The manifold catastrophes of the 20th century have torn holes in the cultural fabric of Europe. This project's overarching objective is to re-knit certain threads across those gaps by bringing recently rediscovered musical, theatrical and literary works by Jewish artists back to the attention of scholars and the public. At our five international performance festivals—in the US, the UK, the Czech Republic, Australia and South Africa—and at many other performance events, we have staged reconstructions and reimaginings of these rediscovered works and new works inspired by them.
The thirteen researchers in our international, interdisciplinary team are all motivated by a desire to recover and engage anew with artefacts from the Jewish archive, to stimulate the creation of new works, and to challenge the very essence of what archives are and what they mean in today’s society.
Focusing on the period c.1880-c.1950, the most intense period of Jewish displacement in the modern era, our case studies include recently recovered theatrical manuscripts from the Terezin Ghetto near Prague, musical works from Eastern Europe uncovered in private collections in Australia, South Africa and England, and literary accounts of survivor experiences written immediately after the Holocaust.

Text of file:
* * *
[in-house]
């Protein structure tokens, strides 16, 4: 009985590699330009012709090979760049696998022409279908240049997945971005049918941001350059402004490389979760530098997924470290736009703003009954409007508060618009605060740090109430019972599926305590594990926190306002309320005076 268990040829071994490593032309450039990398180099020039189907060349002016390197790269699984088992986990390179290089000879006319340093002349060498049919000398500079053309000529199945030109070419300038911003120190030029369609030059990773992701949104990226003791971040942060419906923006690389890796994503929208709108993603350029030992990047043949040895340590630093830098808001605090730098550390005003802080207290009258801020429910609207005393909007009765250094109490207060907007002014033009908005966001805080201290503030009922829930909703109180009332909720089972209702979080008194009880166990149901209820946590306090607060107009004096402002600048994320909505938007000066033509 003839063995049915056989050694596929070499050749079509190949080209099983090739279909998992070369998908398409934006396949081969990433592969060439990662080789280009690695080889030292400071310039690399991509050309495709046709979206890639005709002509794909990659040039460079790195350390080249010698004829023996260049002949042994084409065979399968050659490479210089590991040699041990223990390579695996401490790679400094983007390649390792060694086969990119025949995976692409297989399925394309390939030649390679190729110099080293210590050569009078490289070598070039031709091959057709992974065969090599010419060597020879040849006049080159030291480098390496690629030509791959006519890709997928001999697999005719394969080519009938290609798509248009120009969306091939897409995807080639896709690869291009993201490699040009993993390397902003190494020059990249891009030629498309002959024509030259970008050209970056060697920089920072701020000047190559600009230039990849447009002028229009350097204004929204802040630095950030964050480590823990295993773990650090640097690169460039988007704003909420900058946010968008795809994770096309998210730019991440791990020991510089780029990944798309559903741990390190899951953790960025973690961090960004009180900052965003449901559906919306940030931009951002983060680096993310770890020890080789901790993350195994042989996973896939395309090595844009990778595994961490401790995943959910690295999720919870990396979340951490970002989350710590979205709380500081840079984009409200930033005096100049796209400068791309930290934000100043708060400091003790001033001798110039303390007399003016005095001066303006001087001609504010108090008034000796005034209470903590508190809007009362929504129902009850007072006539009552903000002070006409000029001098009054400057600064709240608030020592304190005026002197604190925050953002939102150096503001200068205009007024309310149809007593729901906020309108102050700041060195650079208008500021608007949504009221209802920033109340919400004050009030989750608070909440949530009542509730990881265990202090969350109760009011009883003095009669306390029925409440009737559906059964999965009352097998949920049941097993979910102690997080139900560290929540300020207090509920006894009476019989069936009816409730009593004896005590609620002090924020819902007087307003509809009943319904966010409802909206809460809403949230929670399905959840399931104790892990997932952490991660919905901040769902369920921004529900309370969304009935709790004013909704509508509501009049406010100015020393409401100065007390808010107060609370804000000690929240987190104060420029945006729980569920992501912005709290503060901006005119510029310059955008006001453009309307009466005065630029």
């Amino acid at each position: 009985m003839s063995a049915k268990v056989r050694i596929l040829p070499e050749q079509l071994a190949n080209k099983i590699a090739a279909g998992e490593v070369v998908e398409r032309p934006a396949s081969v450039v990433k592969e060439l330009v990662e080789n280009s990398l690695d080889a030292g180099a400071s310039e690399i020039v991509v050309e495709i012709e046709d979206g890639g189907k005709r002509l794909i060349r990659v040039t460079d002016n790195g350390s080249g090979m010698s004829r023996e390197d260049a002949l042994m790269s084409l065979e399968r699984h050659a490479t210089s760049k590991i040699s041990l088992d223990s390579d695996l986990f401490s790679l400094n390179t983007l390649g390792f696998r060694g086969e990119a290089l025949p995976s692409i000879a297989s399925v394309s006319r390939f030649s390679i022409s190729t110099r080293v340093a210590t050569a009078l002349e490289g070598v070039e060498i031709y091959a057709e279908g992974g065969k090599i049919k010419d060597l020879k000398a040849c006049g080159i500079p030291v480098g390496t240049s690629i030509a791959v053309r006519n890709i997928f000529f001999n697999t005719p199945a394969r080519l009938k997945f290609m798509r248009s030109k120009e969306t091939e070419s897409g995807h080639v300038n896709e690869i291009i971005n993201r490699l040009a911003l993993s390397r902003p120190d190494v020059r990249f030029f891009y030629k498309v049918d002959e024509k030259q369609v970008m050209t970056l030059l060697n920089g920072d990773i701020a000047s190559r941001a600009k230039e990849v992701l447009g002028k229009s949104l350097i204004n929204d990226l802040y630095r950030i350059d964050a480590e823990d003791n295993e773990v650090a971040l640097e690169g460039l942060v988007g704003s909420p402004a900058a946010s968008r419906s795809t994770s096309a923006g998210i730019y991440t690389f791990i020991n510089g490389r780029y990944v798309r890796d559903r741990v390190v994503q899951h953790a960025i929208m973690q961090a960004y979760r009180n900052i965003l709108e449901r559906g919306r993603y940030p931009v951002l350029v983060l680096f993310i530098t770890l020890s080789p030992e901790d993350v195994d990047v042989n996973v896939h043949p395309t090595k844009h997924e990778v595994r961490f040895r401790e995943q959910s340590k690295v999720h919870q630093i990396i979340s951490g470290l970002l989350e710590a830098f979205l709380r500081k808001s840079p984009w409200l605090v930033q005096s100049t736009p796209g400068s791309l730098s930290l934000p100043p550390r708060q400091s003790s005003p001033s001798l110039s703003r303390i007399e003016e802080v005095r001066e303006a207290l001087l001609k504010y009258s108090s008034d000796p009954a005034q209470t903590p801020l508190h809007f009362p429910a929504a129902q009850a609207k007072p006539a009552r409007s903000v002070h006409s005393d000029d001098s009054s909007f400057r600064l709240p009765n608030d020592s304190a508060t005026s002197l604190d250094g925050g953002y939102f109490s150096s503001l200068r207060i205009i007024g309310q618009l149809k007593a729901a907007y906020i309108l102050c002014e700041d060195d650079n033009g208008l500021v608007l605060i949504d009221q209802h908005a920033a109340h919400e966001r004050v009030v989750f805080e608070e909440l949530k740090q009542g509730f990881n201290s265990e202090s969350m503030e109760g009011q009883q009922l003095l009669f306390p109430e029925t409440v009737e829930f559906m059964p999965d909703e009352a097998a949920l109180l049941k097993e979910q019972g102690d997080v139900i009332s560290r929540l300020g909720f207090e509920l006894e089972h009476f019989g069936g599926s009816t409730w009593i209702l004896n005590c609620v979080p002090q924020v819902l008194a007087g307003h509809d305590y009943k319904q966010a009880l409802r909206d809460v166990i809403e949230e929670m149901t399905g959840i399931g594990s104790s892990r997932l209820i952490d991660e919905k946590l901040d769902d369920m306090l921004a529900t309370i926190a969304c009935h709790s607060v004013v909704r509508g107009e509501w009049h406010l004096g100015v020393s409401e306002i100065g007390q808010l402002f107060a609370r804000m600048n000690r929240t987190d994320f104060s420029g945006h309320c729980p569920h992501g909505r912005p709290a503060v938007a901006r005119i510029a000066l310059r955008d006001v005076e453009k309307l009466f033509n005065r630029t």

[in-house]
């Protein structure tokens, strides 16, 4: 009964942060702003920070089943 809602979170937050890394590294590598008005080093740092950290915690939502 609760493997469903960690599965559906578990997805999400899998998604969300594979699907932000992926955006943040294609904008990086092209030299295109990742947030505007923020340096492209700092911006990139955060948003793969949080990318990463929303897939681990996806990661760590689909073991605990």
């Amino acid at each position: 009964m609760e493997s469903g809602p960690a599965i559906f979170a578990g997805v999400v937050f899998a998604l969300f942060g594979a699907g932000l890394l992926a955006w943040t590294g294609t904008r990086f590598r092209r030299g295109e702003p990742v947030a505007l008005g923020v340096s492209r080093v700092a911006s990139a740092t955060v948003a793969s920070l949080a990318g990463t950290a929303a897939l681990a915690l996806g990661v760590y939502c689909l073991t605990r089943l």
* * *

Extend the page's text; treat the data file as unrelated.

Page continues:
Via these case studies of Jewish artistic creation in diverse situations of internment, exile or migration, we will illuminate more broadly the role of art in one of the paradigmatic experiences of the modern age: displacement. When do artists use creative works to represent the rupture of displacement, and when do music, theatre and literature create continuity with their former lives, or a bridge between the old life and the new?